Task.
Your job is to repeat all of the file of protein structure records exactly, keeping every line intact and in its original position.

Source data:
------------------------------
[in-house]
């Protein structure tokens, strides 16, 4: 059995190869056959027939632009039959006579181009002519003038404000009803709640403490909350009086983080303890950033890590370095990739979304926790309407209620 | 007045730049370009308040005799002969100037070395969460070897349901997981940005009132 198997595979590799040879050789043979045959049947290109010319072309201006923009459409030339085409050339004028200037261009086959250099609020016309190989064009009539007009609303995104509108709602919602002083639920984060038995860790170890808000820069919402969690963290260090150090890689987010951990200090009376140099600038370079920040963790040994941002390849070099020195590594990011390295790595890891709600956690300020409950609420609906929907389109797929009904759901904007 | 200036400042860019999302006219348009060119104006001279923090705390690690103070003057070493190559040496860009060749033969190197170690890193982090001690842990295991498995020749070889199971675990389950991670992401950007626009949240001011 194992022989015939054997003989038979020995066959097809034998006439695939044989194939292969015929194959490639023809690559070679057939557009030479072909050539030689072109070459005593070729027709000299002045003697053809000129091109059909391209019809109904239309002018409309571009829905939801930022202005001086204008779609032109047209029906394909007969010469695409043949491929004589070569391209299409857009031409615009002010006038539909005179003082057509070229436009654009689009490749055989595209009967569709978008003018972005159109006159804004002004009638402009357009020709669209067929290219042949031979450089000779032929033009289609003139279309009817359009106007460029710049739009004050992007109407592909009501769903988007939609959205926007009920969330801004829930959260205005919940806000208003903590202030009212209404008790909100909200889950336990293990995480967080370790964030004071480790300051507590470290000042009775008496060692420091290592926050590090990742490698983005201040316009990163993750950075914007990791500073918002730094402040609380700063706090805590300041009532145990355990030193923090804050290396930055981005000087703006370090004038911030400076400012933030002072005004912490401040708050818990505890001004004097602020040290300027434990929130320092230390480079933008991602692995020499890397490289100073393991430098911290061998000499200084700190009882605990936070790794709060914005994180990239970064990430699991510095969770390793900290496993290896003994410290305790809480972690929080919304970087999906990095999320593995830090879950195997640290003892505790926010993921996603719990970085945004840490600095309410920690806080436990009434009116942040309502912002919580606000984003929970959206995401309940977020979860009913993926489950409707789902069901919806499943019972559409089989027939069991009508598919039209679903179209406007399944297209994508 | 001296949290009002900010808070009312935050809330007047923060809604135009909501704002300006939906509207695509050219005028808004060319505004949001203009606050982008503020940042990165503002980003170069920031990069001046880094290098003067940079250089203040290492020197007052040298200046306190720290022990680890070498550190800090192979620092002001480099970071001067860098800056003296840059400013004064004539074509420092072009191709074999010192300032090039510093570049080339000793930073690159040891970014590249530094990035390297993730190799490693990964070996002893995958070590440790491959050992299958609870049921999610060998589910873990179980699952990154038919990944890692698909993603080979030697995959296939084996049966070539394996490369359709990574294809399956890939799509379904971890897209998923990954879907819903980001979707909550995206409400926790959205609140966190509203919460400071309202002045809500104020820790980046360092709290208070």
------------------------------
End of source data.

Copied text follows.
[in-house]
């Protein structure tokens, strides 16, 4: 059995190869056959027939632009039959006579181009002519003038404000009803709640403490909350009086983080303890950033890590370095990739979304926790309407209620 | 007045730049370009308040005799002969100037070395969460070897349901997981940005009132 198997595979590799040879050789043979045959049947290109010319072309201006923009459409030339085409050339004028200037261009086959250099609020016309190989064009009539007009609303995104509108709602919602002083639920984060038995860790170890808000820069919402969690963290260090150090890689987010951990200090009376140099600038370079920040963790040994941002390849070099020195590594990011390295790595890891709600956690300020409950609420609906929907389109797929009904759901904007 | 200036400042860019999302006219348009060119104006001279923090705390690690103070003057070493190559040496860009060749033969190197170690890193982090001690842990295991498995020749070889199971675990389950991670992401950007626009949240001011 194992022989015939054997003989038979020995066959097809034998006439695939044989194939292969015929194959490639023809690559070679057939557009030479072909050539030689072109070459005593070729027709000299002045003697053809000129091109059909391209019809109904239309002018409309571009829905939801930022202005001086204008779609032109047209029906394909007969010469695409043949491929004589070569391209299409857009031409615009002010006038539909005179003082057509070229436009654009689009490749055989595209009967569709978008003018972005159109006159804004002004009638402009357009020709669209067929290219042949031979450089000779032929033009289609003139279309009817359009106007460029710049739009004050992007109407592909009501769903988007939609959205926007009920969330801004829930959260205005919940806000208003903590202030009212209404008790909100909200889950336990293990995480967080370790964030004071480790300051507590470290000042009775008496060692420091290592926050590090990742490698983005201040316009990163993750950075914007990791500073918002730094402040609380700063706090805590300041009532145990355990030193923090804050290396930055981005000087703006370090004038911030400076400012933030002072005004912490401040708050818990505890001004004097602020040290300027434990929130320092230390480079933008991602692995020499890397490289100073393991430098911290061998000499200084700190009882605990936070790794709060914005994180990239970064990430699991510095969770390793900290496993290896003994410290305790809480972690929080919304970087999906990095999320593995830090879950195997640290003892505790926010993921996603719990970085945004840490600095309410920690806080436990009434009116942040309502912002919580606000984003929970959206995401309940977020979860009913993926489950409707789902069901919806499943019972559409089989027939069991009508598919039209679903179209406007399944297209994508 | 001296949290009002900010808070009312935050809330007047923060809604135009909501704002300006939906509207695509050219005028808004060319505004949001203009606050982008503020940042990165503002980003170069920031990069001046880094290098003067940079250089203040290492020197007052040298200046306190720290022990680890070498550190800090192979620092002001480099970071001067860098800056003296840059400013004064004539074509420092072009191709074999010192300032090039510093570049080339000793930073690159040891970014590249530094990035390297993730190799490693990964070996002893995958070590440790491959050992299958609870049921999610060998589910873990179980699952990154038919990944890692698909993603080979030697995959296939084996049966070539394996490369359709990574294809399956890939799509379904971890897209998923990954879907819903980001979707909550995206409400926790959205609140966190509203919460400071309202002045809500104020820790980046360092709290208070």